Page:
The journey for juvenile salmon from Lower Granite Dam on the Snake River in Idaho to the Bonneville Dam takes 15 to 20 days.
It begins with millions of yearlings eager to race to the ocean where they will eat and grow.
By the time they reach Bonneville Dam, they have passed through eight dams.
Fifty percent have died.
In the early 1990s, salmon and steelhead populations plummeted to extinction in some stocks and to the Endangered List in others. Congress, by the direction of the Endangered Species Act, directed the U.S. Army Corps of Engineers to devote more monetary energy into the effort of reducing salmon and steelhead mortality.
The Corps had already been trying by expediting steelhead’s and salmon’s journey to the sea by transporting them around the dams on specially designed trucks and barges.
The Corps has continued this practice, transporting 15 to 20 million yearlings a year (50 to 75 percent of the total) around the dams on the Columbia and Snake rivers.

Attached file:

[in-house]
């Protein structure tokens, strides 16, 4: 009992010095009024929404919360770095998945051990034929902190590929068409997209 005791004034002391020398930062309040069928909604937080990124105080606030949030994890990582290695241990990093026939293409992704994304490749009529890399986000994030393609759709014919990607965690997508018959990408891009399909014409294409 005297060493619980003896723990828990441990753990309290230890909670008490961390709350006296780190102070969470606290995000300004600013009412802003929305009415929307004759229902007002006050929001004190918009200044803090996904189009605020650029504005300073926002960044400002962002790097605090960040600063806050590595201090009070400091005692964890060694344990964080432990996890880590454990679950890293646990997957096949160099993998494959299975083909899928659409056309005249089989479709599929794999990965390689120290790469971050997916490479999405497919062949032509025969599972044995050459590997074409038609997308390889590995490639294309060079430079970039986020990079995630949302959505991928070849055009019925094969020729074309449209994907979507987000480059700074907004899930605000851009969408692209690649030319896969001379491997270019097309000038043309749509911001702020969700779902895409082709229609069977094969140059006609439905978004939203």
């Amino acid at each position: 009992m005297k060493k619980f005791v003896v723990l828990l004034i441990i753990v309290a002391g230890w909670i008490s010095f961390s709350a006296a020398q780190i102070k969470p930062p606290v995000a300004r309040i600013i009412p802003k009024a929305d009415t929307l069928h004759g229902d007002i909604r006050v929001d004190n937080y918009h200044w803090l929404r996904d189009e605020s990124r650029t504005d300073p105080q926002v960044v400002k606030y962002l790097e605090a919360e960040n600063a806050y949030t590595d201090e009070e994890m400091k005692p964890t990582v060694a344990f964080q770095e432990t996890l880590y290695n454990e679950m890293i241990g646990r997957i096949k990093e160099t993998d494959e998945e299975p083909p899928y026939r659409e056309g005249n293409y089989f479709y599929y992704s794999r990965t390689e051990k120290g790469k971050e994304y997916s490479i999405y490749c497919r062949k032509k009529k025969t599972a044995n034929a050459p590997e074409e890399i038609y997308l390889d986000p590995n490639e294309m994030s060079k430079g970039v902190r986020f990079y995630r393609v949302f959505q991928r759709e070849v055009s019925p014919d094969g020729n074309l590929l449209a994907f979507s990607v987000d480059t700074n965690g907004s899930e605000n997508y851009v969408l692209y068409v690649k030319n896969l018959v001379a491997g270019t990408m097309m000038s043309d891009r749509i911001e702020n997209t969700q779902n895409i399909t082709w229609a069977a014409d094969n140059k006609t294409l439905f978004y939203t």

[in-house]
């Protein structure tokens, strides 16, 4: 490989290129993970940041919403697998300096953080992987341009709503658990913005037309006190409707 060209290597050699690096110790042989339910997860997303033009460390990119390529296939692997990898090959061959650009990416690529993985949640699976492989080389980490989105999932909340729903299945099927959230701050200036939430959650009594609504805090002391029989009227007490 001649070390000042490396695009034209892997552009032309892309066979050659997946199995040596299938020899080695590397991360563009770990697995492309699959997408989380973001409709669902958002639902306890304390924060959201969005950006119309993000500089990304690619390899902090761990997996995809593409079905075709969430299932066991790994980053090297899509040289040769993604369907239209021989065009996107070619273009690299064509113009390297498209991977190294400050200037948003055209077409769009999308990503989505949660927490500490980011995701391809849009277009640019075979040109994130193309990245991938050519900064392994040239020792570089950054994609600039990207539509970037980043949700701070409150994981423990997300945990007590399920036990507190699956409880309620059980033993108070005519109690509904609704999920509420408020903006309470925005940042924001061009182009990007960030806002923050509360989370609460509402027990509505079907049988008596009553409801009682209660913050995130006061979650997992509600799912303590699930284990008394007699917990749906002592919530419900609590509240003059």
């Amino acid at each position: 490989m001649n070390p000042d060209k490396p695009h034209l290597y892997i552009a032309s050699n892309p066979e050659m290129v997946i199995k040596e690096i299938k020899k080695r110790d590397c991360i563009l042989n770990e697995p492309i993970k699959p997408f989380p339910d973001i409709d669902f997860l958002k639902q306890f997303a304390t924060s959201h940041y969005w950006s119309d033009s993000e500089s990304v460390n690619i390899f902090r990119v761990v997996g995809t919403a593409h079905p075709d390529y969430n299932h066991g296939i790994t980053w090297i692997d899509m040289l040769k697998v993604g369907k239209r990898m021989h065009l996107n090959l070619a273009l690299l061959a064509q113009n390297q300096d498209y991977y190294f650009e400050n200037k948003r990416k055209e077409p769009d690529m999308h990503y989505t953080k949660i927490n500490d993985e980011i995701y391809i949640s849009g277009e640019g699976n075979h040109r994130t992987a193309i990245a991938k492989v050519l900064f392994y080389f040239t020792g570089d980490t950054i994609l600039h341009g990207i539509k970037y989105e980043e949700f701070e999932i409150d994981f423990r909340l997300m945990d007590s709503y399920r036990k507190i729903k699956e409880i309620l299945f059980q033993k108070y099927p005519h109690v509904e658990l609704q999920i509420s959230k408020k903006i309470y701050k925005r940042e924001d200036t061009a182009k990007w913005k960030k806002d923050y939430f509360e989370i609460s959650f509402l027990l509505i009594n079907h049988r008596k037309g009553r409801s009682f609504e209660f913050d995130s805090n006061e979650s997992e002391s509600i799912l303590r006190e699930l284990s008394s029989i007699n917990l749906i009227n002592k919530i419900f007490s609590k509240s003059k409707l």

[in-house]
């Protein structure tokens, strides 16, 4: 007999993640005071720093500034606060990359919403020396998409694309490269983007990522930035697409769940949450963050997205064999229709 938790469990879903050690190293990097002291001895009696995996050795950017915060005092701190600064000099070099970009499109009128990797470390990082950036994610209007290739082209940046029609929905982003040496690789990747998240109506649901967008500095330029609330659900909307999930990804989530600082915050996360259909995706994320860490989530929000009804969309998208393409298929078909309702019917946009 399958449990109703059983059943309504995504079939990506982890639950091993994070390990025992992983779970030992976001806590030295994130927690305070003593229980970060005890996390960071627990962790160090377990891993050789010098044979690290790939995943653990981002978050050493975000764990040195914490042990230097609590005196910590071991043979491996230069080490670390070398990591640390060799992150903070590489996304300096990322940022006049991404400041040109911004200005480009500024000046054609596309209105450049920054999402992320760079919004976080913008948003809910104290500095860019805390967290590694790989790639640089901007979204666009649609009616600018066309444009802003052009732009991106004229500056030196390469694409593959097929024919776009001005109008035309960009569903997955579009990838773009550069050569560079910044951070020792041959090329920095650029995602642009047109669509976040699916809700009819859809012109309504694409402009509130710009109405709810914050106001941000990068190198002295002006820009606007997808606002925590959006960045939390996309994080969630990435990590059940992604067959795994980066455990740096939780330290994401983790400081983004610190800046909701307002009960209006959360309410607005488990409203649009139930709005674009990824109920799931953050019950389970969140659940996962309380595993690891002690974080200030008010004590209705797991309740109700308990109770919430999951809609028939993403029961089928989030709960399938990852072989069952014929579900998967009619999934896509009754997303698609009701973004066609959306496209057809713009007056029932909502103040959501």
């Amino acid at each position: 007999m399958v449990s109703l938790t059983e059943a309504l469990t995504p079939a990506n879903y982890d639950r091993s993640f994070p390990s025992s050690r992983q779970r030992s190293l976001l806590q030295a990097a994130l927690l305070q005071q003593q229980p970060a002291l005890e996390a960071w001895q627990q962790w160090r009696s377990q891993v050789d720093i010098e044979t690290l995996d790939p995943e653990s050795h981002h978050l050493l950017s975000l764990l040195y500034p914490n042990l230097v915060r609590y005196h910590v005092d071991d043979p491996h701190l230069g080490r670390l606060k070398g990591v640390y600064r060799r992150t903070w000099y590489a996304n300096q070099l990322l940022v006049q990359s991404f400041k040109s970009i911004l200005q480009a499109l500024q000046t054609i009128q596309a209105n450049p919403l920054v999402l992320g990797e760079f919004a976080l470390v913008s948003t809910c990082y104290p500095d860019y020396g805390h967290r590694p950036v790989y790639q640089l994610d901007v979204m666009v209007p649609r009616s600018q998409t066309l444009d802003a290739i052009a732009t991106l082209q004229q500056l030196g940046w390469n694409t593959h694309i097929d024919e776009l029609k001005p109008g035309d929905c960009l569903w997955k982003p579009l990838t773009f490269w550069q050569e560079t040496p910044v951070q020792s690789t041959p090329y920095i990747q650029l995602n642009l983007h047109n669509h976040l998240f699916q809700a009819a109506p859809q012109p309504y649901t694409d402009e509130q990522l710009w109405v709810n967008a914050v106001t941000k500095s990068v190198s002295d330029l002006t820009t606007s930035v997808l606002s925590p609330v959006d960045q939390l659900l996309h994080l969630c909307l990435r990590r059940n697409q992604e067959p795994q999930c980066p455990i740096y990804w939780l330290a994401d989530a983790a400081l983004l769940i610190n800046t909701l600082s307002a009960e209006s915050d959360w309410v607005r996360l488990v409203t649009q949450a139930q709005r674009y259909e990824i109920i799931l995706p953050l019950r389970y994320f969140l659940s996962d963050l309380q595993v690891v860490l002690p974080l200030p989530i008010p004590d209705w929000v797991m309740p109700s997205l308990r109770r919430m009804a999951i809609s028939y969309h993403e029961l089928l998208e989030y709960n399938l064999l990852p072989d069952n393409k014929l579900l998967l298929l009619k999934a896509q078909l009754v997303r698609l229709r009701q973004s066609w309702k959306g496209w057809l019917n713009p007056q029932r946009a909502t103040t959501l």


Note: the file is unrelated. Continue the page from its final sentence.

But it amplified another effort.
In the 1980s, research teams at the Columbia River Research Laboratory were relatively small, employing five to seven seasonals.
But as technology improved and the laboratory’s capacity for research increased, so did its budgets and crew sizes.
For the fiscal year of 2005, the laboratory won $11 million from the Army Corps of Engineers to pursue 20 different studies – all of which are dedicated to answer the question: Can salmon live in a civilized world of light bulbs and electric stoves?
During the juvenile migration run, 190 people at the lab are working to help answer that question.
Environmentalists argue salmon are an integral part of the inter-connecting web of life.
Springer and Eckstrom are two of the hundreds who, for a short season, try to hold it together.
The Columbia River Research Laboratory is hosting an open-house for the first time in 50 years Aug. 27 for more information call: (509) 538-2299.